Sunday, October 23, 2016

Ladies in Waiting: 27 Tresses

Yep, they're multiplying!  There are 27 of them this week, and they're waiting for something already -- and it's not James Marsden as Prince Charming in journalist's clothing.  No, they're waiting for eyes -- or, more accurately, sunglasses, which I chose on account of them being more mysterious than poorly cut pupils (for even I have my limits with felt).

Subconsciously, I think that my faces may have been inspired by Iris.  Ah, yes, Iris Apfel, that marvelously mod nonagenarian lighting up INC ads beneath the sassily scrawled, "How many 95-year-old cover girls do you know?"at your nearest Macy's.  Tiny and birdlike, she rocks bold patterns and piles of costume jewelry that only serve to enhance her frail frame.  Best of all, her Macy's merch is distinguished by a tag in her cartoon likeness, her signature glasses, red lips, and huge gumball necklace ratcheting up her 1960s appeal.  Needless to say, I was over the moon when I found this cream and maroon hinge-style bangle, which originally retailed for $34.50, on the $7.99 table at Macy's One Day Sale.  I promptly marched it to the register, where I cashed in my Plenti points to bring the total down to a mere $5.15.  The only fly in the ointment of my afternoon was when the sales clerk stuck one of those infernal return stickers on Iris's forehead!  I'd been even more excited about the tag than the bracelet and was planning to make a pendant out of it.  Thankfully, the husband applied a bit of Goo Gone (or some equivalent), restoring Iris to her gorgeous glory.  Stay tuned for her Tote Trove debut!

Anyway, to compensate for my blind-as-a-bat hatted beauties, I made a quick bit of something that can see . . . well, as far as the eye.

Top: Macy's
Skirt: Hollister, Marshalls
Shoes: Not Rated, DSW
Bag: Old Navy
Belt: Apt. 9, Kohl's
Sunglasses: J. C. Penney's

The smiling little wooden beads in this Hello Dolly Necklace are actually doll heads, the type, I imagine, that crafters of another kind use to anchor Christmas ornaments and crocheted dresses.  Still, to me they're no frills and folksy, speaking of simpler times, of prize box treasures and humanized corn husks (or rather, cornhusk dolls, which don't sound as wonderfully weird -- or alliterative).  They don't even need makeup (makeup in the craft world being glue), unlike my highfalutin, high maintenance divas impatiently awaiting their custom eyewear.

Nevertheless, Hello Dolly does require a little attention.  For example, before wearing, it's important to turn her heads just so so that her smiles face forward.  Otherwise, she'll turn on you, keeping watch through the eyes in the backs of her heads.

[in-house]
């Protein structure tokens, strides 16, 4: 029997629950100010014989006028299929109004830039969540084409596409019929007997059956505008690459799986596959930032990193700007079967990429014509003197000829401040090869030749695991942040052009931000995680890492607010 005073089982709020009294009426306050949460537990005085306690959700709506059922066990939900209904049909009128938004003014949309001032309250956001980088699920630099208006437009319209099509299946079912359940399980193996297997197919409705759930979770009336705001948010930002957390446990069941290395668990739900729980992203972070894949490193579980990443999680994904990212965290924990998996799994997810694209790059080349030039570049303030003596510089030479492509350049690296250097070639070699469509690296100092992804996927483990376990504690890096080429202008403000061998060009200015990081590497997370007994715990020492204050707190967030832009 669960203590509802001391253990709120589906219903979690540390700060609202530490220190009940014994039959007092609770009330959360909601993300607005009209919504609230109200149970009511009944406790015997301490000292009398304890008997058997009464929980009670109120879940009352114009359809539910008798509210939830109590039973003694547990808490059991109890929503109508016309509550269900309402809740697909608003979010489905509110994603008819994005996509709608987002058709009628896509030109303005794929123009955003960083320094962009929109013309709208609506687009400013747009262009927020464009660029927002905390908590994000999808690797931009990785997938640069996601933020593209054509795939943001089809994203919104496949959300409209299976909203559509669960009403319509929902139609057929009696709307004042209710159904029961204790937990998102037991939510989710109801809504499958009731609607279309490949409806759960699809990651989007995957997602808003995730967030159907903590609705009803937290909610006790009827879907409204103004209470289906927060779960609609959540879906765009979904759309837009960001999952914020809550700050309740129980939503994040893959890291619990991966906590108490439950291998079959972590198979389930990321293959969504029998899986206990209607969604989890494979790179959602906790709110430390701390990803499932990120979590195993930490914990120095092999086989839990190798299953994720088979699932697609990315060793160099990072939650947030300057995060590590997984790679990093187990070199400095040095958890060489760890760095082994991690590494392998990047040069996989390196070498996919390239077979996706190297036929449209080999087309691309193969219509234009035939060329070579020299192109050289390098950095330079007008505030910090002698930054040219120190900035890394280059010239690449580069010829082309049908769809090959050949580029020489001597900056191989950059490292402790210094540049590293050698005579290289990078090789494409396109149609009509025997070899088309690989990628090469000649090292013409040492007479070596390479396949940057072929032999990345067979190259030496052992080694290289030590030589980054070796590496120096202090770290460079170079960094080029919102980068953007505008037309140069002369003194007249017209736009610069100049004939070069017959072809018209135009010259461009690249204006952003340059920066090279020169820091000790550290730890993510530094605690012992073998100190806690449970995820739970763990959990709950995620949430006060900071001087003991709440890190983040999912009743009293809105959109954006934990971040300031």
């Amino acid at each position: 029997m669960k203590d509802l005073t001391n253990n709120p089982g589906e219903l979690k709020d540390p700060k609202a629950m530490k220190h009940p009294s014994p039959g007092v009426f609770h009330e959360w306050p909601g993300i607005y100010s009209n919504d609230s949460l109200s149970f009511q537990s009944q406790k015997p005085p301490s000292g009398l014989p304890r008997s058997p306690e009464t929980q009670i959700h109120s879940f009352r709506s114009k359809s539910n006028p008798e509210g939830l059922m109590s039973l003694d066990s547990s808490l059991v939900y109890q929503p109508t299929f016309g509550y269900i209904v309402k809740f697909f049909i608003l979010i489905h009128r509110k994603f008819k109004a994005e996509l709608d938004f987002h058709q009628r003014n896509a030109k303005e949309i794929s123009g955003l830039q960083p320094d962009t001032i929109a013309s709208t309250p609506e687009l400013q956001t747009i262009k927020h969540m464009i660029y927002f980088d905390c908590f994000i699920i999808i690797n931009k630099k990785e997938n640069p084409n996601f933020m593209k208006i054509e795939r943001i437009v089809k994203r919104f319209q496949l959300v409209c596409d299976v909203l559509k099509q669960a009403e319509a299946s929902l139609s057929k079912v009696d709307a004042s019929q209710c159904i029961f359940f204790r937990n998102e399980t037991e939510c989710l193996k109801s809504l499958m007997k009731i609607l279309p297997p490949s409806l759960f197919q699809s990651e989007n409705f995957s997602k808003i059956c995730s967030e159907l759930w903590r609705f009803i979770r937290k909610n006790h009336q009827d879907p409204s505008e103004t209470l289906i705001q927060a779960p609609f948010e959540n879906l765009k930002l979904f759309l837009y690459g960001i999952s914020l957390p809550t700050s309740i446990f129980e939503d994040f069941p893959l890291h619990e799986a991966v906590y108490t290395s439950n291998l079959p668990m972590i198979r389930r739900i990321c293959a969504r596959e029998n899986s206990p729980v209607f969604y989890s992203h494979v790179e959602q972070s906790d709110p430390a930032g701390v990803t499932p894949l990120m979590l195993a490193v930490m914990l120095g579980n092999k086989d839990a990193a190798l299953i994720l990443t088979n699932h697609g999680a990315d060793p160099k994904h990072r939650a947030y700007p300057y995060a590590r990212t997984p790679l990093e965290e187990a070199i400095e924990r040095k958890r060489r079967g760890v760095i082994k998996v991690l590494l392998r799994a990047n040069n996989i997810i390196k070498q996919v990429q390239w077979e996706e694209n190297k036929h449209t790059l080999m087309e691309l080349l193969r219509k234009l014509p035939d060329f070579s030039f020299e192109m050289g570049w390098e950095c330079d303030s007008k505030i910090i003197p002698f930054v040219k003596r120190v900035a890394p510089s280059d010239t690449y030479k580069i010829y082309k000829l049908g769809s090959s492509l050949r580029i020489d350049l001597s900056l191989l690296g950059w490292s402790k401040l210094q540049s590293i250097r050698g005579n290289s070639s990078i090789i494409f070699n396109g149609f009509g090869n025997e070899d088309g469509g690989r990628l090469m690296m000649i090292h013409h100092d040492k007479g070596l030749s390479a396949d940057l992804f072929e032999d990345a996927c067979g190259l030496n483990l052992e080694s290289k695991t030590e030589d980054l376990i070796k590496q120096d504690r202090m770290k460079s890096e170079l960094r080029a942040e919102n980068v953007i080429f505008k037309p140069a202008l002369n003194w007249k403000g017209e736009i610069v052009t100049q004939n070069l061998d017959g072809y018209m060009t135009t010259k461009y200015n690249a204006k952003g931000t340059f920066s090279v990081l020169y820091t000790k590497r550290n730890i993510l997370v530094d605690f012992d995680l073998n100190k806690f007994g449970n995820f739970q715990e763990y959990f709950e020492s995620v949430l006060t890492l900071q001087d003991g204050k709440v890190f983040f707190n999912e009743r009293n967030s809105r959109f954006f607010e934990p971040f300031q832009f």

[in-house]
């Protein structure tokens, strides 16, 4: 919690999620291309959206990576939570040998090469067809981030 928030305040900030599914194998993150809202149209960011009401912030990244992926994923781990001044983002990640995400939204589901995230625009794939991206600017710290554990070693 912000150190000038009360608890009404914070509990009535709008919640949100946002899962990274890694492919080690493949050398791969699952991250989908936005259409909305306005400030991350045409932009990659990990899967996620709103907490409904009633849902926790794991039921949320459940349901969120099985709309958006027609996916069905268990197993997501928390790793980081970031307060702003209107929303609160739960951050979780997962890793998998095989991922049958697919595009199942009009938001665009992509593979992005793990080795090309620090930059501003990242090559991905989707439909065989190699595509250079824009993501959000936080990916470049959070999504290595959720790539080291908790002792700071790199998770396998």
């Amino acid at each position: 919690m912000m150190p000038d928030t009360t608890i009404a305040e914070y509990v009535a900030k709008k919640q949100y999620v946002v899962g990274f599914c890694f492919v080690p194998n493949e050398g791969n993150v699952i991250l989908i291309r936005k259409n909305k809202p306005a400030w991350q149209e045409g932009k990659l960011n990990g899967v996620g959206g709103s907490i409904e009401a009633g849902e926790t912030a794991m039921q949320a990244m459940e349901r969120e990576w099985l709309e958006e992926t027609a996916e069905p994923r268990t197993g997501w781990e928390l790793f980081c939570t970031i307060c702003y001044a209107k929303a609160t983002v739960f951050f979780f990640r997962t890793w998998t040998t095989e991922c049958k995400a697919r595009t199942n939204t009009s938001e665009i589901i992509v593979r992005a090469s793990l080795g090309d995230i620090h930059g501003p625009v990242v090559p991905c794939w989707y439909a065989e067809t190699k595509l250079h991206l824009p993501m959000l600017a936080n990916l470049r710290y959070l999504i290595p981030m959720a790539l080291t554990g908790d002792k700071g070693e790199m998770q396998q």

That got creepy fast.  Quick, cue the Jack Johnson.

Monday, October 10, 2016

Chris This: Hats Off to Columbus and a British Baby

Whenever the second Monday in October rolls around, I can't help but hum this little ditty (I've crossed out most of it because it's the last four lines that really stick with me.):

"One day, I took with me on the subway.
My tall silk hat, my tall silk hat.
I put it down upon the seat beside me,
My tall silk hat, my tall silk hat.
A big, fat lady came and sat upon it,
My tall silk hat, my tall silk hat.
A big, fat lady came and sat upon it,
My tall silk hat, my tall silk hat.
Christopher Columbus, now what do you think of that?
A big, fat lady sat upon my hat,
My hat she broke and that's no joke,
My hat she broke and that's no joke,
Christopher Columbus, now what do you think of that?"

Columbus's hat is a mighty big part of his old-world getup.  Sure, the hat in the song is a high silk one and not Chris's soft, brimless headgear of choice.  If anything, these song lyrics designate Columbus as, not a hero, but some sort of creepy anachronistic observer (given the whole subway bit).  Still, the association between the explorer and his most recognizable accessory is undeniable, and I wanted to do something fun to commemorate that.  My first thought was to hunt up some of those mini straw hats and make barrettes, but I couldn't find any (a situation created, no doubt, by a run on make and take scarecrow projects).  So, I came up with these hat-topped lovely ladies.  If it's not clear, then they're a work in progress, their red lips, hat bands, and decorative flowers (I'm still on the fence about eyes) still floating around in the lime Jell-O that is my imagination.  They're a little too big to be barrettes but are just the right size for strong statement brooches.  I can see them popping against colorful lapels, scarves, and sweaters, their feisty flip hairdos an homage to mod style (minis being much more intriguing than dusty old robes, or whatever it was they wore back in 1492).  Because what better way to greet a stranger -- or communicate an eagerness to, ahem, explore uncharted territory -- than with a fabulous felt likeness of some unknown lady smiling over your shoulder?

Speaking of hats, many a fine one was featured in Bridget Jones's Baby.  I know, I know.  It's poor form to review a British movie in what's meant to be a post about an American holiday, but then I did once wear a Union Jack ring on the Fourth of July, so clearly I'm without boundaries.  Anyhoo, I enjoyed this third cinematic installment of the Bridget Jones saga (and not just because of the hats, which, to be accurate, didn't even make their appearance until the very end).  Slightly more sophisticated (she's a news producer now!) but still charmingly goofy, Bridget (Renee Zellweger) wins our hearts on a new stakes-raising level.  Divorced from her beloved Mark Darcy (Colin Firth), she's returned to her sad sack spinster status, although to be fair, she is now a svelte spinster.  Well, at least until she gets pregnant.  That's right.  Rom com's real girl has ensnared herself in her stickiest snafu yet, i.e. single motherhood with two possible fathers -- stern but sweet ex Mark (Colin Firth) and ready-for-anything mogul Jack (Patrick Dempsey).  Yes, it's silly and contrived and a huge departure from Mad About the Boy, the novel upon which it's based.  In that book, Mark has died, leaving Bridget to raise their two children alone while, sigh, once again scouring London for love.  It's a good book, but I can see how a movie version would be a bit of a downer.  You know, more Sundance-indie than lunch-out-with-the-girls.  So, I'm glad that Bridget Jones's Baby stuck to the script to do what rom coms do best -- which is to say, give you exactly what you want.